Pension Funding Index


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Milliman analysis: Funded status improves in July by $4 billion

The Milliman 100 PFI increases to 83.7% as solid investment gains overcome discount rate declines (again!)

The funded status of the 100 largest corporate defined benefit pension plans increased by $4 billion during July as measured by the Milliman 100 Pension Funding Index (PFI). The funded status deficit declined to $282 billion from $286 billion at the end of June due to strong July investment gains. The funded status improvement came as the benchmark corporate bond interest rates used to value pension liabilities continue a decline that began in April. As of July 31, the funded ratio rose to 83.7%, up from 83.5% at the end of June. The funded ratio has been teetering between 83% and 84% over the first seven months of the year.

July’s 0.93% investment gain raised the Milliman 100 PFI asset value to $1.450 trillion from $1.442 trillion at the end of June. The cumulative 2017 investment gain is a healthy 6.50%. By comparison, the 2017 Milliman Pension Funding Study reported that the monthly median expected investment gain during 2016 was 0.57% (7.0% annualized). As Congress has adjourned for August, we continue to wait for any details that could emerge for “tax reform” and how that could affect the funded ratio of these large DB plans.

HIGHLIGHTS

  $ BILLION  
  MV PBO FUNDED STATUS FUNDED PERCENTAGE
JUN 2017 1,442 1,728 (286) 83.5%
JUL 2017 1,450 1,732 (282) 83.7%
MONTHLY CHANGE +8 +4 +4 0.2%
YTD CHANGE +54 +56 (2) 0.4%
Note: Numbers may not add up precisely due to rounding

The projected benefit obligation (PBO) increased by $4 billion during July, raising the Milliman 100 PFI value to $1.732 trillion from $1.728 trillion at the end of June. The change resulted from a three basis point decrease in the monthly discount rate to 3.71% for July, from 3.74% in June.

Over the last 12 months (August 2016 – July 2017), the cumulative asset return for these pensions has been 6.80% and the Milliman 100 PFI funded status deficit has improved by $141 billion. Discount rates experienced an increase over the last 12 months, moving from 3.33% as of July 31, 2016, to 3.71% a year later. The funded ratio of the Milliman 100 companies has increased over the past 12 months to 77.0% from 83.7%.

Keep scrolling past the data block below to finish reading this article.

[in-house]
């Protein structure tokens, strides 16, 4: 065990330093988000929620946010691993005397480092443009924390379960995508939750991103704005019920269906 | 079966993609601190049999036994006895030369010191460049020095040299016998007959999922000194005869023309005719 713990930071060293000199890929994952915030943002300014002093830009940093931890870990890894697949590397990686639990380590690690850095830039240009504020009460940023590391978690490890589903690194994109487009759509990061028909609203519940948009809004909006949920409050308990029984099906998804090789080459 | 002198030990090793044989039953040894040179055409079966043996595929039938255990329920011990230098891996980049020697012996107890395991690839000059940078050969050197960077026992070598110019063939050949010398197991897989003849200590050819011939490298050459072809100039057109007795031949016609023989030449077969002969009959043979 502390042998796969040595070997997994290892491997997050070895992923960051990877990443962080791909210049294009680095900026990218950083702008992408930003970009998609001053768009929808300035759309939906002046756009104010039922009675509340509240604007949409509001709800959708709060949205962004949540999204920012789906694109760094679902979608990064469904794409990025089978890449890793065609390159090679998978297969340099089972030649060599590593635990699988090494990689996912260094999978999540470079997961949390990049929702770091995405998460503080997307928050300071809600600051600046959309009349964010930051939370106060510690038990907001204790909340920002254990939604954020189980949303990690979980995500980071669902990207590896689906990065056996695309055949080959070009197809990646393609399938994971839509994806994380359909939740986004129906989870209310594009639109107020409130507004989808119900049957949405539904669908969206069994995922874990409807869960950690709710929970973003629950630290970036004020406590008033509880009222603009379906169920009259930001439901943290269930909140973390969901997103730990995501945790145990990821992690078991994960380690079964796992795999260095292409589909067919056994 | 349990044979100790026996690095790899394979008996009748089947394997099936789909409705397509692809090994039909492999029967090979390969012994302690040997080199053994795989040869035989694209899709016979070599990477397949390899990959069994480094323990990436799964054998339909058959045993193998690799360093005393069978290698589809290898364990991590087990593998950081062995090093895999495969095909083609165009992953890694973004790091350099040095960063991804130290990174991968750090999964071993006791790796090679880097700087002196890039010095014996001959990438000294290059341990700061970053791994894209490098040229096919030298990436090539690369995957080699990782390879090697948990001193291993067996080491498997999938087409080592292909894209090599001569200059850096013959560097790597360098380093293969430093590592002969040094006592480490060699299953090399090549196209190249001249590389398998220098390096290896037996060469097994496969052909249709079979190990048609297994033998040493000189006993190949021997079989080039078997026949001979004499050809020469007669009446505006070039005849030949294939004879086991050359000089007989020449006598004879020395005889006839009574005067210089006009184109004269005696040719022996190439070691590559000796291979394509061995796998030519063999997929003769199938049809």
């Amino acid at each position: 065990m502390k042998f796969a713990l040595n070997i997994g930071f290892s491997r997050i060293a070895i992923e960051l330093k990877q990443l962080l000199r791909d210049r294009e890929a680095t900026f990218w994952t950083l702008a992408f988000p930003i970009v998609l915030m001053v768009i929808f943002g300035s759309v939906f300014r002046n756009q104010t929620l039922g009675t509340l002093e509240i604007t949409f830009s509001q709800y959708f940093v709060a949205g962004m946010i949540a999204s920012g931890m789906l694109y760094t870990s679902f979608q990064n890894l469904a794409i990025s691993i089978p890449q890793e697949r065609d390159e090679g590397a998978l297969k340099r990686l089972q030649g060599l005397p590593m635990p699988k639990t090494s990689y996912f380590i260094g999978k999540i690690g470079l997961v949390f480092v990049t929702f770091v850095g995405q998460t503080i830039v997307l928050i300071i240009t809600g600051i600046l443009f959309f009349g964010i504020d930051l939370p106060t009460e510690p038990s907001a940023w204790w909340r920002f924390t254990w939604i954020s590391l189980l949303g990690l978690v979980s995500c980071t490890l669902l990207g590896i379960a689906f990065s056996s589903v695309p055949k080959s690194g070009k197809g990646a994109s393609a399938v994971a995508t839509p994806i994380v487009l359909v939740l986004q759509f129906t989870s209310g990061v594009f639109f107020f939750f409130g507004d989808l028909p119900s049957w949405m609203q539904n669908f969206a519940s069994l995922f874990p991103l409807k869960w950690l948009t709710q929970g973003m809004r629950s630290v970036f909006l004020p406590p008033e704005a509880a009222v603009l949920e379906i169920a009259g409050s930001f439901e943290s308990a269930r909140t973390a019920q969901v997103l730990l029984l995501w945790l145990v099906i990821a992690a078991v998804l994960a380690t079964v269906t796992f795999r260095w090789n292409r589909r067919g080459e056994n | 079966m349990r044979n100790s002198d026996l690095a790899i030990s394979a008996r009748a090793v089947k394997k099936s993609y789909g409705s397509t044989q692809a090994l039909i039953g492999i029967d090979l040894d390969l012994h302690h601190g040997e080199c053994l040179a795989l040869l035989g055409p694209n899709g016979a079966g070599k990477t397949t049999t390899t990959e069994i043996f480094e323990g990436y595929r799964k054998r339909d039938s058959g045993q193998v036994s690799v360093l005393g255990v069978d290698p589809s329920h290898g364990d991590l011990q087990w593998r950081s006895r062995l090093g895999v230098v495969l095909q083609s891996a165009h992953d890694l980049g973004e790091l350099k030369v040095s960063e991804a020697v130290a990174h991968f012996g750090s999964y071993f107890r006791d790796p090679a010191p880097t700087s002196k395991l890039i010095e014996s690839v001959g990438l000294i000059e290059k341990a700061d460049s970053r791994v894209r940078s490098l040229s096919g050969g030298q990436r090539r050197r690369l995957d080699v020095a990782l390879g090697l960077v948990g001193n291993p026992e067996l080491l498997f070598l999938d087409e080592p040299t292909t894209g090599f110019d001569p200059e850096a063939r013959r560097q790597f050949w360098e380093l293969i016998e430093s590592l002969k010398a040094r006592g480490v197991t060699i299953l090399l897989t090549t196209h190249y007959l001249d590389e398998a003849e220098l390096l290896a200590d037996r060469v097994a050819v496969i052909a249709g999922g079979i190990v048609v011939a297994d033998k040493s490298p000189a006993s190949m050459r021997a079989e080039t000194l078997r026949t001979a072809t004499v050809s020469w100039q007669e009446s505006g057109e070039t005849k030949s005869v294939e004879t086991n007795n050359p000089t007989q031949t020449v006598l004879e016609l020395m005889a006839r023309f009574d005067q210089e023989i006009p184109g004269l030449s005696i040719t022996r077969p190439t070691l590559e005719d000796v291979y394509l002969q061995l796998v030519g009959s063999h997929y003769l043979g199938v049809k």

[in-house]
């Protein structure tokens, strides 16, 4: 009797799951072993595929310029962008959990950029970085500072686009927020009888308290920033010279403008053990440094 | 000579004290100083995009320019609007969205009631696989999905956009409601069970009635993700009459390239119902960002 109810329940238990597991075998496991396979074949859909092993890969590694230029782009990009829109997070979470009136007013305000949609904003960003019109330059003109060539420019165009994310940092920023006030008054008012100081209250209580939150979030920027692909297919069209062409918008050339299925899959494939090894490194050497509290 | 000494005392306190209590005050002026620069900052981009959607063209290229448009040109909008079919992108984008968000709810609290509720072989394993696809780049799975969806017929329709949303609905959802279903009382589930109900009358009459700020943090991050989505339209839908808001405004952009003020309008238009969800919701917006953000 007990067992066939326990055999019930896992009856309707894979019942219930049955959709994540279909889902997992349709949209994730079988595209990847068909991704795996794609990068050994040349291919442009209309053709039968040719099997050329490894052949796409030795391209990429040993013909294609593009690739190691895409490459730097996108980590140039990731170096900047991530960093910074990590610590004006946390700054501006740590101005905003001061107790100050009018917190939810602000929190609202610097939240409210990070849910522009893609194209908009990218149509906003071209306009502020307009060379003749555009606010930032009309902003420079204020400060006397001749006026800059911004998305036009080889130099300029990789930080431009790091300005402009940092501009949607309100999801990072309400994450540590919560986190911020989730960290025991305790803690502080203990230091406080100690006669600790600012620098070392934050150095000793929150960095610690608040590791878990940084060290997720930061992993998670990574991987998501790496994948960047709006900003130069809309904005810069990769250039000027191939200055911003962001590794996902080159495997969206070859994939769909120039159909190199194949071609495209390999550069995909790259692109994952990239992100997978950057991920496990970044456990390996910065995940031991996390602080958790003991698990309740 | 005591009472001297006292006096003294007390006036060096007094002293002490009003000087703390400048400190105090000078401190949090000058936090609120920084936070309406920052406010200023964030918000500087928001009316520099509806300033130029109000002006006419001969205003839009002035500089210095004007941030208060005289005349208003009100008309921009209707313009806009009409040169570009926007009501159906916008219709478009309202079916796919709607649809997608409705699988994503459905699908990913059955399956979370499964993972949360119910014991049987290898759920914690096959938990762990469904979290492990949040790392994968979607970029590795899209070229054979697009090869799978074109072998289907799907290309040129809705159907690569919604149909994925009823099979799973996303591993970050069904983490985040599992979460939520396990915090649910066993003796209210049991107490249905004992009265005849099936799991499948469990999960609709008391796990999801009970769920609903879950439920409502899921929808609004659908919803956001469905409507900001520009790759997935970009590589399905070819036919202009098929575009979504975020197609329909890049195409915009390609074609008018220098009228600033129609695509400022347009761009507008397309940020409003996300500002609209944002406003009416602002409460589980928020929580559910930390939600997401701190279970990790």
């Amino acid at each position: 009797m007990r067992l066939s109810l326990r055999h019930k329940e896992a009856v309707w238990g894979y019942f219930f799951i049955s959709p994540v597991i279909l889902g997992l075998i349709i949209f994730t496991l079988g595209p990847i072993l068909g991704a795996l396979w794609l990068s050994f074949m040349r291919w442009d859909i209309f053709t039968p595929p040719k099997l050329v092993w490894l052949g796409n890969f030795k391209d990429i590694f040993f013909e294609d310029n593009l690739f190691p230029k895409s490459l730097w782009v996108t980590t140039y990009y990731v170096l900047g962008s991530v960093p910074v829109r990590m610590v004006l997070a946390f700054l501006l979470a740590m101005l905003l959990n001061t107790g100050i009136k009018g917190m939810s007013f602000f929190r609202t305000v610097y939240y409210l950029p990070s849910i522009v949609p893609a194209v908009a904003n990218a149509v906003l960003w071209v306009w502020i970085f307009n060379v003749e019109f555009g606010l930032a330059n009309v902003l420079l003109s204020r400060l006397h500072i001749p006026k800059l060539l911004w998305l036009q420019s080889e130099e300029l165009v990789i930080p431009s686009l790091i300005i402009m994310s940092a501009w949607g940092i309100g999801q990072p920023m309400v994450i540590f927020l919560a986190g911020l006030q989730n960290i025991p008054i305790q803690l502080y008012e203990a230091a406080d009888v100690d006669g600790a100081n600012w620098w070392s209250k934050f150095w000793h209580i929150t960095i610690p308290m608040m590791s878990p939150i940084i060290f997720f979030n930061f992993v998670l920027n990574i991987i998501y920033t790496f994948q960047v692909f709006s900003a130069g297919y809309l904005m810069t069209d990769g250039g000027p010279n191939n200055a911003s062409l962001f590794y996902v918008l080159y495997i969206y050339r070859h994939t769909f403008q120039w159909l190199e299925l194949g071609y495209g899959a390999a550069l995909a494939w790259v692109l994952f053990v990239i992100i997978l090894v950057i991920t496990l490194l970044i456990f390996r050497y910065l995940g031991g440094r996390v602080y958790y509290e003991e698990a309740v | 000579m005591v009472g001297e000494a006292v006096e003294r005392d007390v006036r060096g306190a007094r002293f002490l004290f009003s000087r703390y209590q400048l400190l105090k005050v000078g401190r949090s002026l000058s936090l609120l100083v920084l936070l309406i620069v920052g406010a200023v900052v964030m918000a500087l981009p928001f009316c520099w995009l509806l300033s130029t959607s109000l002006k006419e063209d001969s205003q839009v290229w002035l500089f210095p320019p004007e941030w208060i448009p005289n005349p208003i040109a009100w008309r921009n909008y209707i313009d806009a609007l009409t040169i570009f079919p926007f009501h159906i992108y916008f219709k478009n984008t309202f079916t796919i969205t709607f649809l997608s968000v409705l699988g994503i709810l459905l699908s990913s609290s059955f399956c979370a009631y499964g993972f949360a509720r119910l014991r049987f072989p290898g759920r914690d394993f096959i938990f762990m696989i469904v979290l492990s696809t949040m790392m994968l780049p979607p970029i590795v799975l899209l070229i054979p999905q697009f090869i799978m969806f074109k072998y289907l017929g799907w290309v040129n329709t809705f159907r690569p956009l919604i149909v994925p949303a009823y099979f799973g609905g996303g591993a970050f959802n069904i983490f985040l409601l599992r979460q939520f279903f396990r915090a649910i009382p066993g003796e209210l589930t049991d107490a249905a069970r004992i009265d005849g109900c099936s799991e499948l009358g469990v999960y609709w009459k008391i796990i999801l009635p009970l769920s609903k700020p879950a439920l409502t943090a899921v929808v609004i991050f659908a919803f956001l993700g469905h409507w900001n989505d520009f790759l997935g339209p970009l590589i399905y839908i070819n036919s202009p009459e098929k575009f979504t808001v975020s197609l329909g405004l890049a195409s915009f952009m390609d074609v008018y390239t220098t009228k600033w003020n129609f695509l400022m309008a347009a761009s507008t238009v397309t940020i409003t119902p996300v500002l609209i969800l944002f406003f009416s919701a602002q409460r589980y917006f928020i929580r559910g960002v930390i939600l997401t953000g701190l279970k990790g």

FIGURE 1: MILLIMAN 100 PENSION FUNDING INDEX PENSION SURPLUS/DEFICIT

FIGURE 2: MILLIMAN 100 PENSION FUNDING INDEX — PENSION FUNDED RATIO

2017-2018 Projections

If the Milliman 100 PFI companies were to achieve the expected 7.0% median asset return (as per the 2017 pension funding study), and if the current discount rate of 3.71% was maintained during years 2017 and 2018, we forecast the funded status of the surveyed plans would increase. This would result in a projected pension deficit of $265 billion (funded ratio of 84.7%) by the end of 2017 and a projected pension deficit of $220 billion (funded ratio of 87.3%) by the end of 2018. For purposes of this forecast, we have assumed 2017 aggregate contributions of $36 billion and 2018 aggregate contributions of $39 billion.

Under an optimistic forecast with rising interest rates (reaching 3.96% by the end of 2017 and 4.56% by the end of 2018) and asset gains (11.0% annual returns), the funded ratio would climb to 89% by the end of 2017 and 102% by the end of 2018. Under a pessimistic forecast with similar interest rate and asset movements (3.46% discount rate at the end of 2017 and 2.86% by the end of 2018 and 3.0% annual returns), the funded ratio would decline to 81% by the end of 2017 and 74% by the end of 2018.

About the Milliman 100 Monthly Pension Funding Index

For the past 17 years, Milliman has conducted an annual study of the 100 largest defined benefit pension plans sponsored by U.S. public companies. The Milliman 100 Pension Funding Index projects the funded status for pension plans included in our study, reflecting the impact of market returns and interest rate changes on pension funded status, utilizing the actual reported asset values, liabilities, and asset allocations of the companies’ pension plans.

The results of the Milliman 100 Pension Funding Index were based on the actual pension plan accounting information disclosed in the footnotes to the companies’ annual reports for the 2016 fiscal year and for previous fiscal years. This pension plan accounting disclosure information was summarized as part of the Milliman 2017 Pension Funding Study, which was published on April 6, 2017. In addition to providing the financial information on the funded status of U.S. qualified pension plans, the footnotes may also include figures for the companies’ nonqualified and foreign plans, both of which are often unfunded or subject to different funding standards than those for U.S. qualified pension plans. They do not represent the funded status of the companies’ U.S. qualified pension plans under ERISA.

MILLIMAN 100 PENSION FUNDING INDEX — JULY 2017 (ALL DOLLAR AMOUNTS IN MILLIONS)

PENSION ASSET AND LIABILITY RETURNS

Next Steps

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